“This is really an opportunity for local elected officials, community leaders, leaders of nonprofit organizations (and) business leaders to talk about issues,” Goodlatte said. “This is something I’ve been doing the entire time that I’ve been in Congress and I do it all across my district. … We do these on a regular basis and it’s an opportunity for folks to hear what’s going on in Washington, but also, importantly to me, to tell me the things about issues that are going on here that may be of importance to them.”

Goodlatte said he supported President Trump’s now-suspended travel ban from seven Muslim-majority countries but he criticized its implementation. He again defended his failed effort to weaken the Office of Congressional Ethics and affirmed his support for repealing the Affordable Care Act and replacing it with a “better plan,” although he apparently offered no details.

Goodlatte and his guests were not the only people present, as 25 protesters outside the restaurant expressed their concerns about the way they feel Goodlatte has been representing them. Chief among them was what they feel is inadequate accessibility to their elected official. Among the signs present, one read “Town Hall Now” and another, “Bob, we need to talk.”

One protester was Kay Ely-Pierce, with Shenandoah Indivisibles.

“He has not had a town hall meeting where he allows his constituents to actually dialogue with him since 2013,” she said. “It needs to be a meeting where all his constituents can be. That’s what a town hall is and that’s what we’re here for. We just want to talk to him. … That face-to-face dialogue is really the key to human understanding.”


The protesters stood just outside the restaurant as the congressman delivered his remarks inside.  Goodlatte explained why the event was closed to the public and offered ways for those seeking to communicate with him on how to do so.

“We have a large list and we invite people from that list and we encourage people to sign up for the list, but that’s how that works,” he said. “I am very, very accessible to them (protesters). I stopped and said hello to them on my way in here, but we have a multitude of different ways to communicate with our constituents, including telephone town hall meetings, including open-door meetings where they can speak to my staff – and everything that my staff receives from any constituent comes to me – and we always respond to them, too. We’re interested in hearing their concerns as well.”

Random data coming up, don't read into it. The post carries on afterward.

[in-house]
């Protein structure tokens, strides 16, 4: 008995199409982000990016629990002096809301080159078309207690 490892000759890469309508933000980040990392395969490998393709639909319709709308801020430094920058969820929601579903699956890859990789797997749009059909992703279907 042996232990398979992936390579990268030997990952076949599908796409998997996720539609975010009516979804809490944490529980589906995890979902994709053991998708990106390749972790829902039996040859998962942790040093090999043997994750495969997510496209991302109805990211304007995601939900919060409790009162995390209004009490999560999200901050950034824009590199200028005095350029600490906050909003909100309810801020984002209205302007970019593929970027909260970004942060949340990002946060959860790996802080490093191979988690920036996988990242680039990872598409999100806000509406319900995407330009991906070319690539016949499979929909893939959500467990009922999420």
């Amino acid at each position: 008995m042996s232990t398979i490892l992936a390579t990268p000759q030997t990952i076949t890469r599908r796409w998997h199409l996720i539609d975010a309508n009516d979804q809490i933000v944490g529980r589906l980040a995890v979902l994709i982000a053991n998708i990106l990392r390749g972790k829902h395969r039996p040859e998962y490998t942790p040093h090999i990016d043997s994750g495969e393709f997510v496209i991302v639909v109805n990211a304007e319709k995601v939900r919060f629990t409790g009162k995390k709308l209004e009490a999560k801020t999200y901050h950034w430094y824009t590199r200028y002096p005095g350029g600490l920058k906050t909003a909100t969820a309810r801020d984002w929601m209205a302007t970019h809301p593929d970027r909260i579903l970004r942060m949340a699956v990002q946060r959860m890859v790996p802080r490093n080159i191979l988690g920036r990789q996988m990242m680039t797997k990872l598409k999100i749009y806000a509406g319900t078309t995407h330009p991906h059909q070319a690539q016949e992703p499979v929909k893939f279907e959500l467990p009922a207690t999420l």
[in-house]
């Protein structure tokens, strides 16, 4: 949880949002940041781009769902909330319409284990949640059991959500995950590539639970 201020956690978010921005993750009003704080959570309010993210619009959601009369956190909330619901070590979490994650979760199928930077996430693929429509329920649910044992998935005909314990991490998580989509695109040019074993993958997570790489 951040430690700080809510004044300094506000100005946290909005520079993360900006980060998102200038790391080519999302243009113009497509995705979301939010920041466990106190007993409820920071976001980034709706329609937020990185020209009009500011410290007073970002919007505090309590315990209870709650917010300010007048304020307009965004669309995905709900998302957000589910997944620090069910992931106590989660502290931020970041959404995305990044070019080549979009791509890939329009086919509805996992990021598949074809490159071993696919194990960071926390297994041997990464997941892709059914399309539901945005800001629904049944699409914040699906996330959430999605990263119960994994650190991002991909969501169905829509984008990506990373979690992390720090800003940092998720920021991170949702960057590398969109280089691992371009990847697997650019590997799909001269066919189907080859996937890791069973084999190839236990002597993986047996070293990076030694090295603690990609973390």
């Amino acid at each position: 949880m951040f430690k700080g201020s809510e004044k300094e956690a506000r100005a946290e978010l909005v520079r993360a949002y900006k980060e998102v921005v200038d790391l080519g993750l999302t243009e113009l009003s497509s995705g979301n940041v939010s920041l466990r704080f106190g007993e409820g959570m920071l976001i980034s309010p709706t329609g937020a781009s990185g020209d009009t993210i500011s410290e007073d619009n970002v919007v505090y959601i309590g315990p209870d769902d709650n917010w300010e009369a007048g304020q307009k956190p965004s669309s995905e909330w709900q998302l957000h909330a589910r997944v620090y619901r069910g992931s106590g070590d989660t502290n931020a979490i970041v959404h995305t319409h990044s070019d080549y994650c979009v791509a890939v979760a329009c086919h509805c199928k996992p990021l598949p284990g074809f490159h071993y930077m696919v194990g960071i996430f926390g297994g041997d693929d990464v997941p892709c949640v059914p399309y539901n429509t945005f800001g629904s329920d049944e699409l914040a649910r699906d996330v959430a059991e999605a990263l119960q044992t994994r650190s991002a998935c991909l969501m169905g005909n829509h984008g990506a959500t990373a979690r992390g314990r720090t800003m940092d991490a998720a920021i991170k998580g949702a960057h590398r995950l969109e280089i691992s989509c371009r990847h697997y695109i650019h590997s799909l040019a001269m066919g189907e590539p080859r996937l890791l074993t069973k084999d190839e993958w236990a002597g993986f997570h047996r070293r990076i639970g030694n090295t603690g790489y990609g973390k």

When asked about the demonstrators’ desire for an in-person town hall meeting, Goodlatte said that he and his office are “considering what all of our options are,” and again referred to the telephone town halls, which Ely-Pierce likened to a child being raised by its parents via Skype.

Goodlatte described the protest as part of a larger, wider-reaching demonstration.

“This is a nationwide thing,” he said. “This is not something that’s unique to the 6th District. This is going on in every single congressional district in the country. It’s organized by a national organization that is not happy with the outcome of the election. These are my constituents so they’re welcome to be here and express their opinions as well.”

Goodlatte should know that the protest in Edinburg, and other protests across the Sixth District, are not organized by a “national organization.” They are organized and attended by the constituents he is supposed to be representing in Congress. It’s good that he believes these constituents are welcome to express their opinions. It would be even better if he would take the time to meet with them face-to-face and listen to them.

Your move, Congressman Goodlatte

In my first post at Goodlatte Watch in December, I reported:

Sixteen Democrats on the House Judiciary Committee have written to chairman Bob Goodlatte asking him to schedule hearings on the potential conflicts between Donald Trump’s business interests and his future position as president of the United States.

I can find no evidence that Goodlatte even bothered to reply to the letter, let alone schedule hearings.

Now The Washington Post reports:

In an escalation of Democratic efforts to highlight questions about President Trump’s potential conflicts of interest and alleged ties to Russia, a senior House Democrat is dusting off a little-used legislative tool to force a committee debate or floor vote on the issue.

Rep. Jerrold Nadler (D-N.Y.) filed a “resolution of inquiry” Thursday, a relatively obscure parliamentary tactic used to force presidents and executive-branch agencies to share records with Congress. Under House practice, such a resolution must be debated and acted upon in committee or else it can be discharged to the House floor for consideration.


Nadler, the No. 2-ranking Democrat on the Judiciary Committee, said that his move came after Democrats sent two letters to Judiciary Committee Chairman Bob Goodlatte (R-Va.) and another letter to House Speaker Paul D. Ryan (R-Wis.) asking for investigations into Trump’s financial entanglements.

“All of this demands investigation, and of course they’ve refused,” Nadler said Thursday at the House Democrats’ annual policy retreat [in Baltimore]. “This resolution will force them to confront the issue.”


Under House rules, a resolution of inquiry is referred to a committee, which has 14 legislative days to debate and vote on whether how it should be reported to the floor. If the committee does not take action in that 14-day span, the measure can be called up on the House floor for a debate and vote.

A spokeswoman for Goodlatte declined to comment Thursday on whether he plans to take up Nadler’s resolution.

Of course she did.

Unfortunately for Goodlatte’s efforts to evade his responsibilities as head of the Judiciary Committee, things just got real.

Update: You can read the letters that the House Judiciary Committee Democrats sent to Goodlatte here and here.